Tenn. Lawmaker Applauded by Pro-Pot Activists
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Tenn. Lawmaker Applauded by Pro-Pot Activists
Posted by CN Staff on January 14, 2010 at 07:22:17 PT
By Ben Evans, Associated Press Writer 
Source: Associated Press
Washington, D.C. -- Tennessee Rep. Steve Cohen acknowledged feeling a little lonely as he addressed a crowd of self-described pot smokers just off Capitol Hill. After all, sharing a stage with Cheech and Chong and calling for loosening drug laws isn't usually in the campaign playbook of a sitting congressman.Cohen, a two-term Democrat from Memphis, didn't seem to care Wednesday night as he headlined the pro-legalization Marijuana Policy Project's 15th annual gala, where the famed stoner comedy duo of Cheech Marin and Tommy Chong won a lifetime "trailblazer" award for helping push marijuana use into the mainstream.
"Most of my colleagues didn't want to be here and aren't here. Maybe that says something about my political judgment," Cohen joked to a few hundred people at the $250-per-plate dinner, where sponsors displayed pot "vaporizers" and hemp clothing.A longtime advocate for legalizing medical marijuana for people with chronic illnesses, Cohen also argues that the government is wasting billions of dollars and wrecking people's lives by cracking down on petty drug offenses.He said his own campaign polls have shown nearly 3-1 support for medical marijuana."And that's in Memphis, Tenn.," he said. "This is an issue that's important. It's a freedom issue. It's an intelligence issue. ... I'm proud to be here."Cohen threw in some marketing advice for the crowd, which also heard from former Republican Gov. Gary Johnson of New Mexico and actor Larry Hagman."If you renamed marijuana something like Jack Daniel's or Jim Beam, it'd be a lot more popular," Cohen said. "You need to get a good name for it."His suggestions were well-received - Cohen got nearly as loud an ovation as Cheech and Chong.Thirteen states have legalized medical marijuana, and New Jersey is poised to become the 14th after the state's legislature passed a bill this week.The Marijuana Policy Project is the chief lobbying arm of the legalization movement.Source: Associated Press (Wire)Author: Ben Evans, Associated Press Writer Published: January 14, 2010Copyright: 2010 The Associated PressURL:  -- Cannabis  Archives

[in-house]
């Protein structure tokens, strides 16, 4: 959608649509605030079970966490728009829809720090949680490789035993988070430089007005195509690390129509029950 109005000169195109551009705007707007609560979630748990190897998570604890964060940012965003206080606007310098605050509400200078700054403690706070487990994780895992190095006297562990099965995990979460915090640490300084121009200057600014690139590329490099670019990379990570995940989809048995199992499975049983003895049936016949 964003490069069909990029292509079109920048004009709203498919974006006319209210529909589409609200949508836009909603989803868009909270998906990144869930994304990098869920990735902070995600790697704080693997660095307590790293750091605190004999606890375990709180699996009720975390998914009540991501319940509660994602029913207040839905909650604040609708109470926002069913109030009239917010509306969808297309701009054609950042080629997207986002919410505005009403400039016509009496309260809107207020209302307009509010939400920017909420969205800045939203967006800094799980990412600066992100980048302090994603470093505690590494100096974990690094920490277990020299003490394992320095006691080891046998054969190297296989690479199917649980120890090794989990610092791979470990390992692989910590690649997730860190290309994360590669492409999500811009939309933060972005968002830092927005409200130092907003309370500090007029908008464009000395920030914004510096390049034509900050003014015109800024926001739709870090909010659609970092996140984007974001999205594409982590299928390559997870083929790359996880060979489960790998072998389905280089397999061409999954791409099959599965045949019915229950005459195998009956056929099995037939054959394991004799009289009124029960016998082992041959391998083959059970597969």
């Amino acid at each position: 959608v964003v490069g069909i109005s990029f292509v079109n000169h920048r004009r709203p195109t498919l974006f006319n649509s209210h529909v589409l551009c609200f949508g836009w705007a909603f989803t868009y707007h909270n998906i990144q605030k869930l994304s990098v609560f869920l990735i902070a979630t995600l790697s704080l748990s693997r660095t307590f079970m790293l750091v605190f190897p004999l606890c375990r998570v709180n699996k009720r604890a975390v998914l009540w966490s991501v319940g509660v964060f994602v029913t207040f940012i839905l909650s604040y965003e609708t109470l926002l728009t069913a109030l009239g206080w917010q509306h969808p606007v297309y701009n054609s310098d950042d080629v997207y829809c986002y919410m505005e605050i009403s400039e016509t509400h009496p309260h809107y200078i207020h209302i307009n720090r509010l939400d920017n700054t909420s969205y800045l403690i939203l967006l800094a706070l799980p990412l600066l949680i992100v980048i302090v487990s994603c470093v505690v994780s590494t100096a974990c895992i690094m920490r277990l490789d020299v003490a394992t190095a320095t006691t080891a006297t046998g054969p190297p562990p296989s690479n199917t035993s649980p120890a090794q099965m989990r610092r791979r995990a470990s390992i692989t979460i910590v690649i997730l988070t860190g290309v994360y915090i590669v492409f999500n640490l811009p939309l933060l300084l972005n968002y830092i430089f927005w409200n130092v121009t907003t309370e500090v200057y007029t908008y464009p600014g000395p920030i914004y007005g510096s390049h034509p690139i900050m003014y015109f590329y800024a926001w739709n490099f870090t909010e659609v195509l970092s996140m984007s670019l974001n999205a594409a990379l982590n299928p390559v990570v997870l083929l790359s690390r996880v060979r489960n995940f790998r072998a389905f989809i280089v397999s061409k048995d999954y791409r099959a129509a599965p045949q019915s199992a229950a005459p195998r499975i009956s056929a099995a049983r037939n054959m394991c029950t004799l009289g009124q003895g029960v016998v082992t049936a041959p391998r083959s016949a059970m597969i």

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Comment #4 posted by Hope on January 15, 2010 at 08:08:52 PT
Comment 2 Paint with Light
That's so distressing.Maybe this time we will get it done right, completely, and thoroughly.No more killing. No more arrests. No more prison and jail. No more handcuffs. No more cruelty. No more prohibitionist's jihads.
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Comment #3 posted by Paint with light on January 15, 2010 at 00:02:22 PT
"You need a good name for it"